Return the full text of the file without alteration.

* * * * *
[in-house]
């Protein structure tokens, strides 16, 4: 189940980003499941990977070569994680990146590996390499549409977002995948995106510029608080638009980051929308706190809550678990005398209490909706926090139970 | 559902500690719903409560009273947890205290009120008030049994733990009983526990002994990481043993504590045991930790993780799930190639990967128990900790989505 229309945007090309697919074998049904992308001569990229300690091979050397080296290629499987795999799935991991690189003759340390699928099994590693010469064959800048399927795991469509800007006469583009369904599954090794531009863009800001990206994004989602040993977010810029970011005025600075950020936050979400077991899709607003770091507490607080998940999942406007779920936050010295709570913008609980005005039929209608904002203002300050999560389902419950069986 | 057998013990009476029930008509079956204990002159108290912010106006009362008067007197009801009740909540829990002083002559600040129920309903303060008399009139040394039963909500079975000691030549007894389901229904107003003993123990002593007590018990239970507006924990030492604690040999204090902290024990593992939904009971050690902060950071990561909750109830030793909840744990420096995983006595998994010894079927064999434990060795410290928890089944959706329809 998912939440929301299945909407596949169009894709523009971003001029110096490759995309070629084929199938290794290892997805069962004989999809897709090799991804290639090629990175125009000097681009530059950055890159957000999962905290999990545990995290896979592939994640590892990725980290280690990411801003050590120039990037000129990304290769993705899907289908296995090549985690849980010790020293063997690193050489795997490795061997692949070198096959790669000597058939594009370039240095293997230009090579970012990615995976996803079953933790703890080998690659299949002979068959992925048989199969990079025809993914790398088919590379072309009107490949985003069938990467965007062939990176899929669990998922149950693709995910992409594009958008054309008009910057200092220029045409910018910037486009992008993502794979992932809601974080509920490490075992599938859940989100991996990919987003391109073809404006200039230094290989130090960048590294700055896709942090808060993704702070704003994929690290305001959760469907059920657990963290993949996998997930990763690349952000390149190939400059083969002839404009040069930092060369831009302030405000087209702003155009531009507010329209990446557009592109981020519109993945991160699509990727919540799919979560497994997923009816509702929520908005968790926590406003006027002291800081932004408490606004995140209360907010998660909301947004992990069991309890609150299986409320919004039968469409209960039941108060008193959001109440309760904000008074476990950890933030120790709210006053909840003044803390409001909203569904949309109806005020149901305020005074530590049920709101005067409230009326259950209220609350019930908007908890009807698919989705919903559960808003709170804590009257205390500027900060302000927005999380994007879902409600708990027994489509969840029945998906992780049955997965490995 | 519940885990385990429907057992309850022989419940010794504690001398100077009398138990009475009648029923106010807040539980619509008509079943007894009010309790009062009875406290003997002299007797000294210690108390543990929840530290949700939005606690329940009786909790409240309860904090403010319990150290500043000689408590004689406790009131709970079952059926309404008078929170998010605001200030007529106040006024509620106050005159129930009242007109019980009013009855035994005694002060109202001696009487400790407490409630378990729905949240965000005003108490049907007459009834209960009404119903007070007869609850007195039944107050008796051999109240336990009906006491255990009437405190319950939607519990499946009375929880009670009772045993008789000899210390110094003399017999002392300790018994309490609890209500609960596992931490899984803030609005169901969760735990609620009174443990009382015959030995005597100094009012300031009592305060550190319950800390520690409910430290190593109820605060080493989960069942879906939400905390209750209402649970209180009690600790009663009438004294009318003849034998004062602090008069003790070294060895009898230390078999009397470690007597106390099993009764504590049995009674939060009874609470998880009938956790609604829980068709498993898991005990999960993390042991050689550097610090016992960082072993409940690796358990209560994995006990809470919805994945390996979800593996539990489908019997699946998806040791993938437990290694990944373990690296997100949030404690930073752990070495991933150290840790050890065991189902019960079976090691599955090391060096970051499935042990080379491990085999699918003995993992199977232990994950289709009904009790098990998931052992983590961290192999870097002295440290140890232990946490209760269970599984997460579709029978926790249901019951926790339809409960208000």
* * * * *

[in-house]
């Protein structure tokens, strides 16, 4: 189940980003499941990977070569994680990146590996390499549409977002995948995106510029608080638009980051929308706190809550678990005398209490909706926090139970 | 559902500690719903409560009273947890205290009120008030049994733990009983526990002994990481043993504590045991930790993780799930190639990967128990900790989505 229309945007090309697919074998049904992308001569990229300690091979050397080296290629499987795999799935991991690189003759340390699928099994590693010469064959800048399927795991469509800007006469583009369904599954090794531009863009800001990206994004989602040993977010810029970011005025600075950020936050979400077991899709607003770091507490607080998940999942406007779920936050010295709570913008609980005005039929209608904002203002300050999560389902419950069986 | 057998013990009476029930008509079956204990002159108290912010106006009362008067007197009801009740909540829990002083002559600040129920309903303060008399009139040394039963909500079975000691030549007894389901229904107003003993123990002593007590018990239970507006924990030492604690040999204090902290024990593992939904009971050690902060950071990561909750109830030793909840744990420096995983006595998994010894079927064999434990060795410290928890089944959706329809 998912939440929301299945909407596949169009894709523009971003001029110096490759995309070629084929199938290794290892997805069962004989999809897709090799991804290639090629990175125009000097681009530059950055890159957000999962905290999990545990995290896979592939994640590892990725980290280690990411801003050590120039990037000129990304290769993705899907289908296995090549985690849980010790020293063997690193050489795997490795061997692949070198096959790669000597058939594009370039240095293997230009090579970012990615995976996803079953933790703890080998690659299949002979068959992925048989199969990079025809993914790398088919590379072309009107490949985003069938990467965007062939990176899929669990998922149950693709995910992409594009958008054309008009910057200092220029045409910018910037486009992008993502794979992932809601974080509920490490075992599938859940989100991996990919987003391109073809404006200039230094290989130090960048590294700055896709942090808060993704702070704003994929690290305001959760469907059920657990963290993949996998997930990763690349952000390149190939400059083969002839404009040069930092060369831009302030405000087209702003155009531009507010329209990446557009592109981020519109993945991160699509990727919540799919979560497994997923009816509702929520908005968790926590406003006027002291800081932004408490606004995140209360907010998660909301947004992990069991309890609150299986409320919004039968469409209960039941108060008193959001109440309760904000008074476990950890933030120790709210006053909840003044803390409001909203569904949309109806005020149901305020005074530590049920709101005067409230009326259950209220609350019930908007908890009807698919989705919903559960808003709170804590009257205390500027900060302000927005999380994007879902409600708990027994489509969840029945998906992780049955997965490995 | 519940885990385990429907057992309850022989419940010794504690001398100077009398138990009475009648029923106010807040539980619509008509079943007894009010309790009062009875406290003997002299007797000294210690108390543990929840530290949700939005606690329940009786909790409240309860904090403010319990150290500043000689408590004689406790009131709970079952059926309404008078929170998010605001200030007529106040006024509620106050005159129930009242007109019980009013009855035994005694002060109202001696009487400790407490409630378990729905949240965000005003108490049907007459009834209960009404119903007070007869609850007195039944107050008796051999109240336990009906006491255990009437405190319950939607519990499946009375929880009670009772045993008789000899210390110094003399017999002392300790018994309490609890209500609960596992931490899984803030609005169901969760735990609620009174443990009382015959030995005597100094009012300031009592305060550190319950800390520690409910430290190593109820605060080493989960069942879906939400905390209750209402649970209180009690600790009663009438004294009318003849034998004062602090008069003790070294060895009898230390078999009397470690007597106390099993009764504590049995009674939060009874609470998880009938956790609604829980068709498993898991005990999960993390042991050689550097610090016992960082072993409940690796358990209560994995006990809470919805994945390996979800593996539990489908019997699946998806040791993938437990290694990944373990690296997100949030404690930073752990070495991933150290840790050890065991189902019960079976090691599955090391060096970051499935042990080379491990085999699918003995993992199977232990994950289709009904009790098990998931052992983590961290192999870097002295440290140890232990946490209760269970599984997460579709029978926790249901019951926790339809409960208000």